Have you heard of the Internet of Things? If not, it’s a vast and growing network of digital devices and their related technologies, such as WiFi and online portals, that share data through the internet.
Consumers will use an estimated 6.4 billion connected “things” in 2016. That’s 30 percent more than last year—and the number is expected to climb to 20.8 billion by 2020. All of these “things” represent potential weak spots in a company’s data security.
And as the Internet of Things has grown, so have cyberattacks. The number of attacks has escalated by 176 percent in the past five years, and more than eight in 10 organizations say they’ve experienced data breaches.
The cost of each data breach is increasing too. One study found that the average total cost grew 23 percent over the past two years to $3.79 million. Businesses that suffer a breach must pay, on average, $154 per lost or stolen record — a six percent increase from 2014.
When you consider that the average incident involves 28,070 compromised records, those costs add up fast.
It’s not just a problem for large corporations, either. Small and medium-size businesses are also at risk. In the digital age, it’s not so much about the size of a company’s revenue or payroll as it is about the amount and sensitivity of customer data they collect.
As a result, 61 percent of data breaches are ultimately committed by employees; around 36 percent stem from employee mistakes, while another 25 percent are initiated by malicious insiders.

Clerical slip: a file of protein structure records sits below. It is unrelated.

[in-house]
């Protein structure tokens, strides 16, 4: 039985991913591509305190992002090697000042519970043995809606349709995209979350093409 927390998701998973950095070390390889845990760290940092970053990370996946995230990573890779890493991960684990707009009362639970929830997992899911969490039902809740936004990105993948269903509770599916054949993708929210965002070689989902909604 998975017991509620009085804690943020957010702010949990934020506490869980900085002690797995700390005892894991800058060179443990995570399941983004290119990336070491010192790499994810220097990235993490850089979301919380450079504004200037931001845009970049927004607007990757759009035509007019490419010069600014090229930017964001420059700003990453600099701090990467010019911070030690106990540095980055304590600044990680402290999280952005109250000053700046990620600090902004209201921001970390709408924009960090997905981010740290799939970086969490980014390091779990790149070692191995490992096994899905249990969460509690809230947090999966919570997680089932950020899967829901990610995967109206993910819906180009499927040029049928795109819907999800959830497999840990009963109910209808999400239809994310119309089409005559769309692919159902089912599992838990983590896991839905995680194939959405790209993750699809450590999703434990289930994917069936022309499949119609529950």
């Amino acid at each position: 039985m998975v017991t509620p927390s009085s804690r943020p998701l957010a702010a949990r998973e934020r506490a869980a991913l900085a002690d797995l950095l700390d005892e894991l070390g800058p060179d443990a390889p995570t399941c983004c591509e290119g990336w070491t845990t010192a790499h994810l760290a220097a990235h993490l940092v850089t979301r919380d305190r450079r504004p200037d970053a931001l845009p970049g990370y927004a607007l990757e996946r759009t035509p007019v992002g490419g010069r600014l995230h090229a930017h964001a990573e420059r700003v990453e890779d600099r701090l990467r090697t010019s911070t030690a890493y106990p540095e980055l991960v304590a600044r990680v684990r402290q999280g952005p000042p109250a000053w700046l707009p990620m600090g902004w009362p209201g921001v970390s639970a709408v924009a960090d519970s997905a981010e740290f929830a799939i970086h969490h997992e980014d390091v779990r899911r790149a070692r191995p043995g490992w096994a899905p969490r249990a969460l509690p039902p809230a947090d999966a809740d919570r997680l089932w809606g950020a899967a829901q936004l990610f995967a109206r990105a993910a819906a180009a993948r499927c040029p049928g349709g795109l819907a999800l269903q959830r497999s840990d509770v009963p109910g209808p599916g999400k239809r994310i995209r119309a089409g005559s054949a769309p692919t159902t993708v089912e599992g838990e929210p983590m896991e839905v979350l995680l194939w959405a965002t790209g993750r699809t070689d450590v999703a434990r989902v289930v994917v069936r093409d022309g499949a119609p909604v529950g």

Employee error aside, outside hackers still pose a significant threat to businesses. It’s up to leaders to prioritize creating secure information systems for their customers. Despite the immediate threat posed both by employees and cybercriminals, more than a third of IT professionals say data privacy isn’t even on their executives’ radar.
To help prevent data breaches, companies should:
The less customer data employees have access too, the fewer opportunities there are for a data breach (intentional or otherwise). By setting up multiple levels of user access within your company, you can limit employees to only the information they need to do their jobs effectively.
Nearly a third of U.S. employees store corporate data on their personal smartphones, and more than 70 percent of IT decision makers consider mobile devices to be a major security risk for businesses. To manage mobile-related risks companies can use remote wiping capability as a key tool. Additionally, businesses can require employees to notify the company if a device is lost or stolen.
A DLP platform offers a heightened ability to monitor and track data. It also allows business leaders to automate and enforce policies regarding how customer data is used and transferred. For example, the software can block any files containing a Social Security number from being sent outside the company. While DLP technologies are typically recommended for larger businesses, they’re also helpful for smaller companies with big data privacy needs.
A security audit performed by an outside party can provide an objective review of your data privacy infrastructure as well as recommendations for bulletproofing your information security system.
With several high profile corporate data breaches in the not-too-distant past, customer data security is a major issue for many businesses—and it’s only going to continue to grow. Companies that are proactive about protecting their customers’ information will have the advantage as information privacy demands continue to grow.
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